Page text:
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I can't get this step in the geometric proof of Rodrigues' Rotation Formula --- It's claimed $\color{green}{NV = (\mathbf{r}-\mathbf{n}(\mathbf{n} \cdot \mathbf{r}))\cos \phi} $ and $ \color{red}{VQ = (\mathbf{n} \times \mathbf{r})\sin\phi} $. The picture is below.

But $\cos\phi = \frac{\color{green}{NV}}{\color{blue}{NQ}}$ and $ \sin\phi = \frac{\color{red}{VQ}}{{\color{blue}{NQ}}} $ because $\color{blue}{NQ} $ is the hypothesis. How do they make their claim from this? Thanks a lot. enter image description here

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  • $\begingroup$ $NQ$ is (the length of) the hypotenuse (not the hypothesis). $\endgroup$ – joriki Jan 28 '13 at 12:30
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You've got several notational confusions there. First, what you denote by $\mathbf p$ in the first paragraph seems to be denoted by $\mathbf r$ in the rest of the post. More importantly, they're using expressions like $NV$ to refer to vectors, whereas in your expressions for $\cos\phi$ and $\sin\phi$ you're using them as the magnitudes of these vectors. If you multiply your equations through by $NQ$, you get the magnitudes of their equations (noting that both $\mathbf r-\mathbf n(\mathbf n\cdot\mathbf r)$ and $\mathbf n\times\mathbf r$ have length $NQ$ if $\mathbf n$ is a unit vector), and then you just have to check that the directions work out, too.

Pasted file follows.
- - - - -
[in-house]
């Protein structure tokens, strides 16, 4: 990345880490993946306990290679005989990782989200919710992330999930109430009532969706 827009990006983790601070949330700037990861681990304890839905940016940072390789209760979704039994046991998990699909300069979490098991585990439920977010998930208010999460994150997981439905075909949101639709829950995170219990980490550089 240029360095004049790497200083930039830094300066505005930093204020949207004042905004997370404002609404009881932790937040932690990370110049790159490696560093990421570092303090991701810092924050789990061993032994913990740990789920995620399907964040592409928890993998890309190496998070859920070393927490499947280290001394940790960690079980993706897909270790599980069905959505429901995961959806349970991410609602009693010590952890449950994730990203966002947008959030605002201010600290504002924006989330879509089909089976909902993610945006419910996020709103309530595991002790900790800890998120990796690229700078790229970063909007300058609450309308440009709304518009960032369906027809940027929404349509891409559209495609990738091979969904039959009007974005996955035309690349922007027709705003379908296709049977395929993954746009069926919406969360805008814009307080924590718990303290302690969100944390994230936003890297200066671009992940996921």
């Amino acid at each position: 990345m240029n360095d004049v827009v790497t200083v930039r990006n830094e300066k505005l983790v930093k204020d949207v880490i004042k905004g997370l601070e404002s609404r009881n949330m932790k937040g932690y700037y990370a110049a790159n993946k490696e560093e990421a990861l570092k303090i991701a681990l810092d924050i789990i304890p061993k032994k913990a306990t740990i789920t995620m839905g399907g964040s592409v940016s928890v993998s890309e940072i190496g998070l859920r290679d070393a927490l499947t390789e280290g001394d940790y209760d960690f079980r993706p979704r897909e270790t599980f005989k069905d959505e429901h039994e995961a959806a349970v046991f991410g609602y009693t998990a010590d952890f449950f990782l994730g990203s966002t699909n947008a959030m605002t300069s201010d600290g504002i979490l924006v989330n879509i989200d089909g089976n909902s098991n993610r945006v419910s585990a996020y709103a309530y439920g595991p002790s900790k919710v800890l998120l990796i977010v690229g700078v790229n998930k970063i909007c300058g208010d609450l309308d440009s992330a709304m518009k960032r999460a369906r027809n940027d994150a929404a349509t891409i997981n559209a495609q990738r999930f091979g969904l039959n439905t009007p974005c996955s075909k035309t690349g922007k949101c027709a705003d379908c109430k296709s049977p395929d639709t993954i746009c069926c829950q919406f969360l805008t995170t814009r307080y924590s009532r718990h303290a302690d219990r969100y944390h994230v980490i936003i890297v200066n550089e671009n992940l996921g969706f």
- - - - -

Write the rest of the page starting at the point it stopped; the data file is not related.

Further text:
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  • $\begingroup$ Thanks - I corrected to r. I'll look at this later. $\endgroup$ – Group Theory Jan 28 '13 at 15:52

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